On Monday, April 14, 2008, I coordinated a meeting with a little over 1,000 participants—parents, students, and staff. Not too bad for a school with an enrollment of approximately 750 students. The objective of the meeting was to collectively begin developing a vision for a school that was scheduled to open in the 2008-2009 school year.
A few weeks prior to the event a communication was sent out to all the families informing them of the meeting time and date. The letter also urged each stakeholder to be prepared to participate in an extensive discussion surrounding a “Share an Experience” sheet that was included in the letter. It read:
Share in detail a memorable personal experience that you have had where a parent, student, or staff member from a particular school exceeded your expectations. What did that individual do to make the experience so extraordinary? Why was the experience so special? How did it make you feel?
As everyone excitedly squeezed into the Multi-Purpose room (with standing room only) for the much anticipated meeting, I introduced the staff and discussed the evenings agenda. The feeling in the air was indescribable.
Next, each of the families reported to designated classrooms throughout the school where teachers led structured conversations. Their goal was to develop values statements—encapsulating themes that emerged from each participants responses to the “Share an Experience” sheet. Each teacher, operating as a facilitator, was provided with the following directions.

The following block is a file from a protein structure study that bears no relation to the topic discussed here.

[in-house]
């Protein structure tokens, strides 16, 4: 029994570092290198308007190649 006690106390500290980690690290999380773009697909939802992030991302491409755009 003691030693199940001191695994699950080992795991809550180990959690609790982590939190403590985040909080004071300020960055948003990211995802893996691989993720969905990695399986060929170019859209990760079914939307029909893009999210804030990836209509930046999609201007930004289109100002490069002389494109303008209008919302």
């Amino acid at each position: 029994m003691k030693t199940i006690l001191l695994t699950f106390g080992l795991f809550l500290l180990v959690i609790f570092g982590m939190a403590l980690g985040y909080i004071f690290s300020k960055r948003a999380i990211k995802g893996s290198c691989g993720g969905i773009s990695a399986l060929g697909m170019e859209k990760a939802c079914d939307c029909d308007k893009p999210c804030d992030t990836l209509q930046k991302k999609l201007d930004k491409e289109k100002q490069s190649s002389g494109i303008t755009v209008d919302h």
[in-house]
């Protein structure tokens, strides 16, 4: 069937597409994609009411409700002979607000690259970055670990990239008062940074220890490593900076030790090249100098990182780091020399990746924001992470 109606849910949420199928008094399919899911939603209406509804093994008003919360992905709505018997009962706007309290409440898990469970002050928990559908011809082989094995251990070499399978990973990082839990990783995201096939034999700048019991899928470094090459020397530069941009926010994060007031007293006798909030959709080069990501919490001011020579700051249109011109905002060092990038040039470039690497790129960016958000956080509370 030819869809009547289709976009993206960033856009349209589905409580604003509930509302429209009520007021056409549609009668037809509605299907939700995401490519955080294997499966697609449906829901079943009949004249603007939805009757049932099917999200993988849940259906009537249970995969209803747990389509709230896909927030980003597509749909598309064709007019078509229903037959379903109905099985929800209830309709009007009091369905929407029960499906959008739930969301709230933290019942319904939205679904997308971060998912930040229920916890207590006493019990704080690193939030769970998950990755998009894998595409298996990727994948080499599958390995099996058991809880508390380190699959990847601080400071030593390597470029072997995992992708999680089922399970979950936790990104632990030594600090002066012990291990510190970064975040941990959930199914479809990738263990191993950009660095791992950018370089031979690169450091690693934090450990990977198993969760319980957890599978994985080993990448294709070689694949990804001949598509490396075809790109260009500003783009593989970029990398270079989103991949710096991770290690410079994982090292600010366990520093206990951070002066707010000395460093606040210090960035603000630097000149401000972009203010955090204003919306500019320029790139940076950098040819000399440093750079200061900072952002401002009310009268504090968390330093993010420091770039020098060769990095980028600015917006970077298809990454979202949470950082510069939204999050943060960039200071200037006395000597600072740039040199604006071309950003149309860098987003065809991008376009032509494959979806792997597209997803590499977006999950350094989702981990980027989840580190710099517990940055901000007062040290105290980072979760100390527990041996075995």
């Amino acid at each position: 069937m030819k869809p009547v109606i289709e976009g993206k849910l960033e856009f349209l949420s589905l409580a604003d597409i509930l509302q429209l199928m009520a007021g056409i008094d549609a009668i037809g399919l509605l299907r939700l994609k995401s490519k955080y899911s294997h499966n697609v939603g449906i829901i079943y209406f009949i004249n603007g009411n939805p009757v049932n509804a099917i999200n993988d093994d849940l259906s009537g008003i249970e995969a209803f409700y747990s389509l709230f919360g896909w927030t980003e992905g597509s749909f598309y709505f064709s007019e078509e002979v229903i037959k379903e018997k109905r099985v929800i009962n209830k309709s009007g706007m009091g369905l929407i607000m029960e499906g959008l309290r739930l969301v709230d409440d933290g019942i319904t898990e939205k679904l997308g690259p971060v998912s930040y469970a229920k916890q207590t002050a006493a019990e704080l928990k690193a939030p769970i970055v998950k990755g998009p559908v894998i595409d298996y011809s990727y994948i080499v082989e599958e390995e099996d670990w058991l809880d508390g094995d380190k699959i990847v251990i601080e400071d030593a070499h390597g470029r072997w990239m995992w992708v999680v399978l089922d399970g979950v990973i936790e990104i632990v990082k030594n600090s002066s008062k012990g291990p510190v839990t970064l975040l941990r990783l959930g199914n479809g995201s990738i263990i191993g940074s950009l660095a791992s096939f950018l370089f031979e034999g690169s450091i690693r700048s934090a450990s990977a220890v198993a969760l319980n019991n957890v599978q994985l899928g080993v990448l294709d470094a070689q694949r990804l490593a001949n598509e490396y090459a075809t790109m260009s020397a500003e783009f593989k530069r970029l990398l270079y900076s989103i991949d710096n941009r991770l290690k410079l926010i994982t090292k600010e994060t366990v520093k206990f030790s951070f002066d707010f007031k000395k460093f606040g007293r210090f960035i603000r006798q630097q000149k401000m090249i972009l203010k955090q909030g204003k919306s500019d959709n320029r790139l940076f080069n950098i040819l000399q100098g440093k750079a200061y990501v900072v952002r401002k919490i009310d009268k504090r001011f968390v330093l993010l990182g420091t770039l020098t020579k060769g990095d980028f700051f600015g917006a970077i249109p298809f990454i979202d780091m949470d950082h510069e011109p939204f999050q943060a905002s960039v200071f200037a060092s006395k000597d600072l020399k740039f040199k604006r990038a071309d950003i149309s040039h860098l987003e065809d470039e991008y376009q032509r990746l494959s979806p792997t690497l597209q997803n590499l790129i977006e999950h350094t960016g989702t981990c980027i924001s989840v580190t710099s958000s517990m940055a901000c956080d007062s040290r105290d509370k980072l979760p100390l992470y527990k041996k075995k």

As the facilitator:
- Direct everyone to get into groups of five and ask them to read one another’s completed “Share an Experience” sheet.
- Have each group dialogue to determine theme(s) and/or keyword(s) that emerge from the positive experiences.
- Have each group share out their theme(s) and/or keyword(s). Document those findings on the whiteboard.
- Jointly create a one-sentence value statement that captures each group’s theme(s) and/or keyword(s). Write the statement on a large poster.
- Assign a member of the group to share out during the whole group debrief. They must summarize the dialogues and read the statement.
As I walked into each classroom to observe the unique conversations, I noticed that pretty much everyone was engaged and sharing their own personal memorable experiences. The discussion was deep while all stakeholders were given the opportunity to be ‘heard.’
As the discussions came to an end, each breakout group transitioned back to the Multi-Purpose room. They were all charged with presenting their one-of-a-kind values statement to the whole group. Not only did they share their statements, but many commented on their appreciation for the process.
A couple of the statements that were conveyed included:
The parents, students, staff and community believe that a student’s voice should be an inspirational communication of positive reinforcement for the empowerment of confidence.
To promote our future leaders through high expectations, aggressive education, and community relationships.
Believing in each other leads to shared dreams and successful KIDS!
The crowd roared following each group’s presentation. Finally, I approached the podium and grabbed the microphone, scanning each of the posted values statements. I turned to the crowd and waited for a few seconds. You could hear a pin drop. What came out of my mouth next sparked a response that I will never forget.
I pointed to the posted statements and yelled,
“SO WHO WANTS THEIR CHILD TO ATTEND A SCHOOL WITH THESE VALUES?”
The place erupted. It was breathtaking and I will never forget it.
Perry Wiseman, author, Strong Schools, Strong Leaders: What matter most in times of change